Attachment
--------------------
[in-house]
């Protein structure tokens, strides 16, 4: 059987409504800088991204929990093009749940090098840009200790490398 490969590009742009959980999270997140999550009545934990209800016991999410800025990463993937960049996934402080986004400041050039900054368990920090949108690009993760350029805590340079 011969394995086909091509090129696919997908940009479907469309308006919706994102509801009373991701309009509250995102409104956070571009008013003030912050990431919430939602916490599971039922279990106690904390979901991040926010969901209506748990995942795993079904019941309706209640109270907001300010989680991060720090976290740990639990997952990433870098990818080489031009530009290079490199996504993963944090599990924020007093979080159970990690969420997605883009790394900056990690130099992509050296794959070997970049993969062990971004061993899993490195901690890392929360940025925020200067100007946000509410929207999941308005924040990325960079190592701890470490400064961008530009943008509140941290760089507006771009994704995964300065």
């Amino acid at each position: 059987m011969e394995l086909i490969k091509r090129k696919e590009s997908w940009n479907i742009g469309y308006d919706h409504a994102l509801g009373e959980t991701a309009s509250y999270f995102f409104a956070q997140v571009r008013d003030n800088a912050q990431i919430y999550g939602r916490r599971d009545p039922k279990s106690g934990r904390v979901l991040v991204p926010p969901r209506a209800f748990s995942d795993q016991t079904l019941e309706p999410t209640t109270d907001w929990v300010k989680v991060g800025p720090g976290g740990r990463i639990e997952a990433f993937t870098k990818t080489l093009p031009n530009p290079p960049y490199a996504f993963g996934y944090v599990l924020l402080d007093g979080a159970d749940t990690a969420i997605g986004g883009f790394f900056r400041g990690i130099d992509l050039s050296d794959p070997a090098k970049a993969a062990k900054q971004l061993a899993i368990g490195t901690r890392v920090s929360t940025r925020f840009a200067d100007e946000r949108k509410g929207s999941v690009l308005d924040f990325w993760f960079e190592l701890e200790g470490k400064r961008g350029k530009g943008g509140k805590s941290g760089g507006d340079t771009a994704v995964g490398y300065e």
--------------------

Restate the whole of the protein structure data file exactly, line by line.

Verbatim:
[in-house]
């Protein structure tokens, strides 16, 4: 059987409504800088991204929990093009749940090098840009200790490398 490969590009742009959980999270997140999550009545934990209800016991999410800025990463993937960049996934402080986004400041050039900054368990920090949108690009993760350029805590340079 011969394995086909091509090129696919997908940009479907469309308006919706994102509801009373991701309009509250995102409104956070571009008013003030912050990431919430939602916490599971039922279990106690904390979901991040926010969901209506748990995942795993079904019941309706209640109270907001300010989680991060720090976290740990639990997952990433870098990818080489031009530009290079490199996504993963944090599990924020007093979080159970990690969420997605883009790394900056990690130099992509050296794959070997970049993969062990971004061993899993490195901690890392929360940025925020200067100007946000509410929207999941308005924040990325960079190592701890470490400064961008530009943008509140941290760089507006771009994704995964300065």
């Amino acid at each position: 059987m011969e394995l086909i490969k091509r090129k696919e590009s997908w940009n479907i742009g469309y308006d919706h409504a994102l509801g009373e959980t991701a309009s509250y999270f995102f409104a956070q997140v571009r008013d003030n800088a912050q990431i919430y999550g939602r916490r599971d009545p039922k279990s106690g934990r904390v979901l991040v991204p926010p969901r209506a209800f748990s995942d795993q016991t079904l019941e309706p999410t209640t109270d907001w929990v300010k989680v991060g800025p720090g976290g740990r990463i639990e997952a990433f993937t870098k990818t080489l093009p031009n530009p290079p960049y490199a996504f993963g996934y944090v599990l924020l402080d007093g979080a159970d749940t990690a969420i997605g986004g883009f790394f900056r400041g990690i130099d992509l050039s050296d794959p070997a090098k970049a993969a062990k900054q971004l061993a899993i368990g490195t901690r890392v920090s929360t940025r925020f840009a200067d100007e946000r949108k509410g929207s999941v690009l308005d924040f990325w993760f960079e190592l701890e200790g470490k400064r961008g350029k530009g943008g509140k805590s941290g760089g507006d340079t771009a994704v995964g490398y300065e």